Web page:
Pacific Rim plays like a live-action version of a Japanese anime. With epic battles between gigantic, alien monsters and equally imposing mecha operated by humans, director Guillermo del Toro manages to successfully create every guy’s childhood fantasy.
Written by del Toro and Travis Beacham, the movie stars Charlie Hunnam, popular for his role in Sons of Anarchy, as the narrator and lead protagonist, and alongside him is Japanese actress and Academy Award nominee, Rinko Kikuchi. Together, with a supporting cast that includes the likes of Idris Elba, the fearless leader of Jaeger pilots, Ron Perlman, a black market, ‘monster parts’ dealer, and Charlie Day, a wacky scientist, they strive to defend the world against CGI-animated, menacing aliens called the Kaiju, using enormous robots, called Jaegers. The robots are operated by two pilots working in tandem as the last line of defense for a desperate human race.
The breadth of del Toro’s imagination is best at work in the battle scene between the Jaegers and the Kaiju. Battles in the ocean, on the shore and in metropolitan cities are filmed and displayed with such cinematic perfection that they leave the audiences hypnotised. The only downside is the excessive rain that obscures what is perhaps the best part of the movie — the no-holds-barred fighting.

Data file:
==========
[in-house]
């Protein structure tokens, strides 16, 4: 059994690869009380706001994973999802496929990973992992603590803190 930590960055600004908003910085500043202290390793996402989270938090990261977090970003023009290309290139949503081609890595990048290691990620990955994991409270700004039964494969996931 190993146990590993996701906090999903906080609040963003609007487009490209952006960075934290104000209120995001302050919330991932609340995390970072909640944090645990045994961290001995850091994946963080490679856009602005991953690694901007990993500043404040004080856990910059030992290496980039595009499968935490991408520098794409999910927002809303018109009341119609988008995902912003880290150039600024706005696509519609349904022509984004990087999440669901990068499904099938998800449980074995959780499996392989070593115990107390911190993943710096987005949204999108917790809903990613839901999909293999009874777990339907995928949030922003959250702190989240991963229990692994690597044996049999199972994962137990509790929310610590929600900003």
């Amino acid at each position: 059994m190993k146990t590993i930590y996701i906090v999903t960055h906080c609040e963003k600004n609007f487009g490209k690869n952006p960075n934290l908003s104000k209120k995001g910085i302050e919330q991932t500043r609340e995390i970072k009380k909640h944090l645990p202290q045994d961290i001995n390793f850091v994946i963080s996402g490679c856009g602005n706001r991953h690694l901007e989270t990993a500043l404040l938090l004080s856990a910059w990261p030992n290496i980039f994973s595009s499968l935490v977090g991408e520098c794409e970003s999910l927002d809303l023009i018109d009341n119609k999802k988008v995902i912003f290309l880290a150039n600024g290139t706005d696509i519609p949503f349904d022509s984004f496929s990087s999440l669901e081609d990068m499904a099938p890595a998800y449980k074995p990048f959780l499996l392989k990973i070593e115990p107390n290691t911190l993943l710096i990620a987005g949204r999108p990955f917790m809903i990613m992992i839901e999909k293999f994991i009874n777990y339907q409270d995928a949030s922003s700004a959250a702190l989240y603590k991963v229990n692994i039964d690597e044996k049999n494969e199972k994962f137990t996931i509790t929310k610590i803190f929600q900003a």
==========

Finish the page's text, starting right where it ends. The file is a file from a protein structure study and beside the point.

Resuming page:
In order to justify the $190 million budget of the movie, and to appeal to a wider, non-anime or robot-loving audience, del Toro has tried to foray into the psyche of the protagonists to give them more flesh and blood. This is, however, where the movie flounders. It tends to drag at times, especially when the director tries to establish the relationship between Raliegh and Mako. The typical boy-meets-girl story seems forced and unnecessary and what’s worse, remains inconclusive as to whether they are merely friends or something more.
The attempt to inject mild humour into the movie, in the form of comic relief, also falls flat. Although well-intended, the dialogue and scenes come off as forced and trite. If nothing, it just makes del Toro appear a bit desperate. Also, some of the scenes in this sci-fi fantasy serve no real purpose other than padding out the length of a film, and could have easily been removed in editing. But if you are a fan of gigantic, metal giants, then the long, drawn-out action sequences are sure to keep you awake and attentive during the entire course of the movie.
Published in The Express Tribune, Sunday Magazine, September 8th, 2013.